Florida doesn't need more nuclear power | Jan. 16, commentary
Nuclear saves money in long run
A Washington-based antinuclear activist with the Union of Concerned Scientists suggested our customers are being "forced to pay" for new nuclear projects in the state "regardless of whether the reactors will ever get built."
Florida Power & Light customers currently pay $2.20 a month to support enhancements to our state's nuclear portfolio. About 90 percent of that money is being invested in upgrading our existing nuclear facilities. These upgrades will effectively save our customers $141 million in the first year of operation, and $4.8 billion in fossil fuel costs over their lifetime.
The remaining 10 percent of the nuclear investment charge pays for licensing costs associated with our proposed nuclear units at Turkey Point. Over its lifetime these new plants would save FPL customers about $75 billion in fuel costs — far more than it would cost to build the plants themselves. All licensing costs are scrutinized by the state's Public Service Commission. This money is spent strictly on licensing in a "pay-as-you-go" approach and cannot be used to "prepay" for future construction.
Improving the efficiency of existing facilities and creating clean-energy options for the future are important for our state. Today, over half of Florida's electricity is generated by burning natural gas. While this has benefits, without fuel diversity it also presents a risk to our customers should prices rise in the coming years.
Importantly, FPL believes that conservation is an important part of the equation and, in fact, according to U.S. Department of Energy data, FPL ranks No. 2 in the nation in cumulative demand reduction from energy conservation programs. We recognize that nuclear is not the only answer to Florida's future energy challenges, but it is part of the solution.
Michael Sole, vice president, Florida Power & Light, Tallahassee
Komen drops plan to cut parenthood funds Feb. 4
Who is kidding whom? Susan G. Komen for the Cure releases a statement that they are reversing their decision to cut Planned Parenthood funding because they don't want "their mission marred or affected by politics — anyone's politics."
I believe a letter from 26 U.S. senators — 25 Democrats and one independent — asking Komen to reconsider its decision certainly constitutes some obvious form of political persuasion. Additionally, New York City Mayor Michael Bloomberg's pledge of $250,000 to Planned Parenthood adds another political element to the mix.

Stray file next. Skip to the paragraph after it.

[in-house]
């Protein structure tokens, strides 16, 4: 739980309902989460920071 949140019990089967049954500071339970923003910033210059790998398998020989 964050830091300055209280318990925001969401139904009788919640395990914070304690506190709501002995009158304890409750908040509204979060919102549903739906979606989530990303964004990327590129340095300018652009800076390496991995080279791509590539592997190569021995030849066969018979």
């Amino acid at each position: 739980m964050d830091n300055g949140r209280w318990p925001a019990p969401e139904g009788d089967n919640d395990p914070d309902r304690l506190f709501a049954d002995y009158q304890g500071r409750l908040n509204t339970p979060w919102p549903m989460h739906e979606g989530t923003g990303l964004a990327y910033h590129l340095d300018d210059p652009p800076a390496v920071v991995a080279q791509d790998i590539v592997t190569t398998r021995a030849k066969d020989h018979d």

Chief executive Nancy Brinker should exercise some probity in her Neville Chamberlain-like appeasement to the proabortion faction that disguises their real agenda behind the outward semblance of saving women's lives through breast cancer screenings.
The Feb. 4 Times editorial that takes the position that a "groundswell of activism from a wide swath of people can undo a wrong" is a slap in the face to the other swath of people who support Komen's initial decision. Prolifers have just as much concern and compassion for the unborn as they do for those who are seeking breast-cancer awareness.
Earl A. Myers Jr., Tampa
Komen hopes to rebuild trust | Feb. 5
Good works tainted
Advocates for women's health and hard-working, pink-clad volunteers should take heed. The Susan G. Komen for the Cure foundation's attack on Planned Parenthood is the tip of the iceberg.
Jessica Pieklo, writing on the Care2 website, reports that Komen has canceled $12 million in funds to research centers at Johns Hopkins, the University of Kansas, the U.S. National Cancer Institute, Yale University and the Society for Women's Health Research — all because these centers have proposed projects related to stem cell research.
Supporting Komen used to be like motherhood and apple pie. Now its good works are tainted by politics.
We are losing our common cause as Americans, as there are fewer and fewer endeavors that we can all support. Demand that our time-honored organizations remain free of politics and devoted to the good of all.
Karen Knop, St. Pete Beach
OneBlood new name for blood centers Jan. 28
Roll up your sleeves
This article brought two thoughts to mind. January was National Blood Donor Month, and America needs more quiet heroes. February is Black History Month, and Dr. Charles R. Drew (1904-1950) is regarded as the founder of American blood banking.
Only 4 percent of the eligible population provide the red cells, platelets and plasma needed every two seconds among a population of 300 million-plus Americans. There are two good reasons and one great one to donate blood.
First, it's good for the donor, who receives a mini-medical checkup. Second, it's good for the community that a safe and ample blood supply is maintained.
Finally, it's great for trauma, transplant, burn, cancer and anemia patients. They are grateful beyond words that a quiet hero used 30 minutes to provide a lifesaving gift. The American melting pot needs all races and all blood types to step forward and roll up their sleeves.
Bob Wise, Tampa
Casino proposal folds in House | Feb. 4
We need the jobs — now
I don't go to any of the Seminole Indian casinos, and I have never set foot in an Internet cafe. But I am disappointed over the intense lobbying and political infighting by a House panel that postponed a vote that would have granted casino licenses to develop destination casinos in South Florida.
This issue should be based on pure and simple economics: We need jobs in Florida, now. The unemployment figure for December was 9.9 percent. Homelessness and residential and business foreclosures are on the rise.
The obvious opponents to these new casinos — Disney, Seminole gaming, South Florida's racetrack-casino operators, and certain self-serving politicians — have displayed little concern for our citizens' welfare and livelihoods.
Gambling is not going away any time soon.
Mike Merino, Tampa